By Tammy J. Arquette, Esq.
Small business owners typically put in many hours per week to operate and sustain the success of their company. They make investments of money, time and sweat equity.
They take on debt. And they utilize various experts to assist in the operation of the business, from accountants and lawyers to insurance and real estate professionals. Statistically, 50 percent of all marriages end in divorce, but when you add the stress of building a business, the strain on the marriage may be too much to bear.
Sometimes the best offense to protecting business asset is a good defense planned out when circumstances are still favorable and amicable. A classic example is the effect of a divorce on a small business.
The Domestic Relations Law defines marital asset as “all property acquired by either or both spouses during the marriage and before the execution of a separation agreement or the commencement of a matrimonial action, regardless of the form in which title is held, except as otherwise provided” in a separation agreement. This means that a business venture that is started during the marriage is subject to equitable distribution in the divorce process.
And a business that was commenced before the marriage is also at risk to the extent that it appreciated in value during the marriage.
The case of Mack v Mack decided in the Appellate Division, Third Department on Feb. 21, 2019, is a recent example of the risks to business owners in a divorce. In that case, the husband owned a business prior to marriage and remained its sole shareholder, but during the marriage the husband lent money to the business to the tune of $200,000.
The court held that the loan owed by the business to the husband was a marital asset for which the wife was entitled to distribution. Additionally, the husband utilized assets from his pre-marital company to fund a second company started during the marriage.
The court held that, although the proceeds from the separate property business were used, the new business was nonetheless marital property because the parties had treated the assets of the new business as though owned by them personally, and because the wealth created by the pre-marital company was created by the husband’s efforts during the marriage and he extracted money from the separate property business as he liked. And lastly, the husband started a third business during the marriage which was created to hold an IRA that was funded from moneys he rolled over from a separate property premarital 401-k.
However, because the husband failed to show proof at the trial as to the source of the moneys, he failed to meet his burden of proving this third business was not marital.
In short, the husband in the Mack case failed to protect his separate property assets from inclusion in the equitable distribution of the divorce. What could he have done to protect these assets? There are a number of options that he had to avail himself of prior to the commencement of the divorce.
Pre-nuptial agreements are written legal agreements between soon to be married persons that sets forth matters such as what may be considered separate property after marriage and in the event of divorce, and specifically address issues such as appreciation in value during the marriage, the use of said separate property to acquire additional property, and the assignment of debt. The agreement can address not only then-existing assets, but also assets that may be obtained in the future.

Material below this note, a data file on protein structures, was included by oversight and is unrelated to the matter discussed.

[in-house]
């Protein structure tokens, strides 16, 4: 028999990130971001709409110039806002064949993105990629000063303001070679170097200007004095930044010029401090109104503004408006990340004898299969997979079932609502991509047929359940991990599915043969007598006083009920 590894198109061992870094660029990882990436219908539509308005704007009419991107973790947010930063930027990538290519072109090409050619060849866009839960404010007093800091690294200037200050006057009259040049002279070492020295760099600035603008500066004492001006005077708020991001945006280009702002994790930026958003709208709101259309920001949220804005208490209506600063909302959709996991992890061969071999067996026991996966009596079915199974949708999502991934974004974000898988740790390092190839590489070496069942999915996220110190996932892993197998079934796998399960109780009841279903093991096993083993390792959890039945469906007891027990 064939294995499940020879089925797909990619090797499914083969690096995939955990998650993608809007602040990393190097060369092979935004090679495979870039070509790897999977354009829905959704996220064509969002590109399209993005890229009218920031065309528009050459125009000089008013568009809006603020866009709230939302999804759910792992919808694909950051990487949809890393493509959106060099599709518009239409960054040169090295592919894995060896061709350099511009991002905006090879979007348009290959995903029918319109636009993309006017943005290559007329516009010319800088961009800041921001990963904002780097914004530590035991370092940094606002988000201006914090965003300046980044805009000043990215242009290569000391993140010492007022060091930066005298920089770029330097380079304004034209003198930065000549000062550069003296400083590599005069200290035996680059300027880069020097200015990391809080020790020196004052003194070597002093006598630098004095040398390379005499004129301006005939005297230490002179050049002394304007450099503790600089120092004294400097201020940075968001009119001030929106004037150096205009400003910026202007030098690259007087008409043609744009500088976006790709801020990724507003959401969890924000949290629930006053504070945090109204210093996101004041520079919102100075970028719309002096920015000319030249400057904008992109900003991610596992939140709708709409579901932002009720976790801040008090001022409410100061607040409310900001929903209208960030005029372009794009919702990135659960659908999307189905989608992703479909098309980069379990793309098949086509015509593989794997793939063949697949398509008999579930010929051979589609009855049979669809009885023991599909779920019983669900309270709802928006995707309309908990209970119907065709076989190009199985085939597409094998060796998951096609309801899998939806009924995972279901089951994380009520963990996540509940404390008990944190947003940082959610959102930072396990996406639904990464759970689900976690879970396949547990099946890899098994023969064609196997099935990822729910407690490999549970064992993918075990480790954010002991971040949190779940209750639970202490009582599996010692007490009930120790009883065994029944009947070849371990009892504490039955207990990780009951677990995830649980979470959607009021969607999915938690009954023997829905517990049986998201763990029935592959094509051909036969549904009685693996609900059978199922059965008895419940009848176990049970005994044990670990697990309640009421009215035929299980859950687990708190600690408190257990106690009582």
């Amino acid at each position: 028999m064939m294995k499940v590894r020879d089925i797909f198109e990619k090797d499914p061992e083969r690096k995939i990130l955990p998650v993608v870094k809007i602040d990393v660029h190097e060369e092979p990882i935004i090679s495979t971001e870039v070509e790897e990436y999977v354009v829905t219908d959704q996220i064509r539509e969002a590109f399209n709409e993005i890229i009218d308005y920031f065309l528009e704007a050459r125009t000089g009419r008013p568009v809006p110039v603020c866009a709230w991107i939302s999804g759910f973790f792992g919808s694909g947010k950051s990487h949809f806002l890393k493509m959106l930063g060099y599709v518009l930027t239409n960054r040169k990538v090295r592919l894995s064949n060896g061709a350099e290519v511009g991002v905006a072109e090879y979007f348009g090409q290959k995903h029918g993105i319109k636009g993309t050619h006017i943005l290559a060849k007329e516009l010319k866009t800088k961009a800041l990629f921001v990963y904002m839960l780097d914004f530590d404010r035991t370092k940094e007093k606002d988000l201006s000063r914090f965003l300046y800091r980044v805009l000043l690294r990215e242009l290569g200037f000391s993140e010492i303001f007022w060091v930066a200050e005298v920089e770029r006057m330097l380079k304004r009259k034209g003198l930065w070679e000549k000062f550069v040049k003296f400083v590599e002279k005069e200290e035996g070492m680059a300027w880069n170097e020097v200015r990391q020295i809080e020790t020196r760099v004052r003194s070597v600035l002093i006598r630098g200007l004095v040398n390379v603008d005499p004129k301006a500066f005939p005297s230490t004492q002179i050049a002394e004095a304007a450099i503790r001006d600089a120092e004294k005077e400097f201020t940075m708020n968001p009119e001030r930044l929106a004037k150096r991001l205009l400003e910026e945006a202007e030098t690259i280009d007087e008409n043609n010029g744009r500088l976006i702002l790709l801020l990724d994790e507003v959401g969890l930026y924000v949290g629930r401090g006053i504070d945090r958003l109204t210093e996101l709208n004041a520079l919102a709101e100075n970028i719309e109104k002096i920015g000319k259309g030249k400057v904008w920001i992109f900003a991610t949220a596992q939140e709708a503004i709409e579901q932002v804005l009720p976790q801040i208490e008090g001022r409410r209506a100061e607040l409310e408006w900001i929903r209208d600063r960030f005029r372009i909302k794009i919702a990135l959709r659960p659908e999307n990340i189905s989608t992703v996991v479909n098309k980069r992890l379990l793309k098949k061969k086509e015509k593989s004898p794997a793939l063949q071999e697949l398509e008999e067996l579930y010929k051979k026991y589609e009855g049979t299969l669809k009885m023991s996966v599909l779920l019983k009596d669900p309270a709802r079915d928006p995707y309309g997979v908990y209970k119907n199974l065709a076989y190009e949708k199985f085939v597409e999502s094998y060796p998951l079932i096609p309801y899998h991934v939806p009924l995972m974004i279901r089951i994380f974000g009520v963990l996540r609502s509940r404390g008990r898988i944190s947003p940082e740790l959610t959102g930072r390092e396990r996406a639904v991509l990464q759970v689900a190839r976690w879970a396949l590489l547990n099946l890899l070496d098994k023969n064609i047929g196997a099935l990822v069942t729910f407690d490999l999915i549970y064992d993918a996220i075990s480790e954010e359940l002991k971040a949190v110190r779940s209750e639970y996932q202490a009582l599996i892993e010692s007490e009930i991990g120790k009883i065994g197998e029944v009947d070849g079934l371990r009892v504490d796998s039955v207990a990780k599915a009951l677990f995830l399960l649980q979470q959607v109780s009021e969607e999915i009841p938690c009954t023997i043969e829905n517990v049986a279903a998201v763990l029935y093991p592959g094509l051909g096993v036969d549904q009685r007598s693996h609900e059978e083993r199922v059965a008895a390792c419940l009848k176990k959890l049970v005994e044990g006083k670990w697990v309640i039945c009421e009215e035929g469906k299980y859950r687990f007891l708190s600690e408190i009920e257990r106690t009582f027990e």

Post-nuptial agreements are written legal agreements signed by spouses after they have already been married but before any divorce action is contemplated. A post-nuptial agreement can address all of the same issues as a pre-nuptial agreement. It is used not only as an after-thought when the pre-nuptial agreement was not done, but also when a new asset is about to be acquired, such as when a person is about to be added to the family business ownership, or a partnership business venture is about to be started.
Another option could be to transfer the assets into an asset protection trust. However, there are many complications and restrictions in doing this. Utilizing an experienced and trusted estate planner is recommended. Or creating a buy-sell agreement, which makes arrangements for what happens to the business in the event of a change of ownership, might protect the business from take-over or co-ownership with the divorced spouse.
And, as a lesson learned in the Mack case above, the separate property character of the business can be compromised during the marriage. The business owner should keep already pre-marital separate property assets truly separated from marital taxes and marital finances. The owner should limit the contributions to the business made by the spouse. And the owner should make sure that he takes a salary from the business rather than simply using the business checkbook to pay personal expenses. And lastly, keeping all transaction records organized and in a safe place, are key to proving the separate property character of the business assets when the time arises.
As business owners plan for the success and growth of their company, they also need to plan for the possible pitfalls, which include the possible consequences of divorce. Consultation with an experienced and qualified matrimonial attorney should be on the checklist of professionals to consult.
By Tammy J. Arquette, Esq.